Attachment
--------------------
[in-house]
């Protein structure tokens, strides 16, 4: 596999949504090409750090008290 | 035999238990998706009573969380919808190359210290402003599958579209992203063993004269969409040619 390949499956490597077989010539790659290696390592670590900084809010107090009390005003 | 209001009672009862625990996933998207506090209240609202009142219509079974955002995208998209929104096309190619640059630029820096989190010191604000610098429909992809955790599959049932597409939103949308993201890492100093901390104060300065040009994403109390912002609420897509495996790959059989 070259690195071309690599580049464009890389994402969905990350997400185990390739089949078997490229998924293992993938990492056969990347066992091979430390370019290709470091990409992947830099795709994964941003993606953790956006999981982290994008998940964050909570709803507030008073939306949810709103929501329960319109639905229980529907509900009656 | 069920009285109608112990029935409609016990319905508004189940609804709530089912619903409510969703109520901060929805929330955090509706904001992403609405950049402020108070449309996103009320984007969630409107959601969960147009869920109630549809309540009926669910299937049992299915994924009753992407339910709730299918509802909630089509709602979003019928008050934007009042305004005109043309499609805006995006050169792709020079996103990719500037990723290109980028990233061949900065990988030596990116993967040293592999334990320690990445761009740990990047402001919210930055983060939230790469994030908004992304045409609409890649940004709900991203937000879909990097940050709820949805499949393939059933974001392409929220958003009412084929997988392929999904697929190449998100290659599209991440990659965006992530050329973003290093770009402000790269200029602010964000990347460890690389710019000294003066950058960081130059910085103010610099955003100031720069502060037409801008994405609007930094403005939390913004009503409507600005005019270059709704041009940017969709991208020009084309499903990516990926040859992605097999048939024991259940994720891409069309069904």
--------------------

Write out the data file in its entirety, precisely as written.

[in-house]
């Protein structure tokens, strides 16, 4: 596999949504090409750090008290 | 035999238990998706009573969380919808190359210290402003599958579209992203063993004269969409040619 390949499956490597077989010539790659290696390592670590900084809010107090009390005003 | 209001009672009862625990996933998207506090209240609202009142219509079974955002995208998209929104096309190619640059630029820096989190010191604000610098429909992809955790599959049932597409939103949308993201890492100093901390104060300065040009994403109390912002609420897509495996790959059989 070259690195071309690599580049464009890389994402969905990350997400185990390739089949078997490229998924293992993938990492056969990347066992091979430390370019290709470091990409992947830099795709994964941003993606953790956006999981982290994008998940964050909570709803507030008073939306949810709103929501329960319109639905229980529907509900009656 | 069920009285109608112990029935409609016990319905508004189940609804709530089912619903409510969703109520901060929805929330955090509706904001992403609405950049402020108070449309996103009320984007969630409107959601969960147009869920109630549809309540009926669910299937049992299915994924009753992407339910709730299918509802909630089509709602979003019928008050934007009042305004005109043309499609805006995006050169792709020079996103990719500037990723290109980028990233061949900065990988030596990116993967040293592999334990320690990445761009740990990047402001919210930055983060939230790469994030908004992304045409609409890649940004709900991203937000879909990097940050709820949805499949393939059933974001392409929220958003009412084929997988392929999904697929190449998100290659599209991440990659965006992530050329973003290093770009402000790269200029602010964000990347460890690389710019000294003066950058960081130059910085103010610099955003100031720069502060037409801008994405609007930094403005939390913004009503409507600005005019270059709704041009940017969709991208020009084309499903990516990926040859992605097999048939024991259940994720891409069309069904």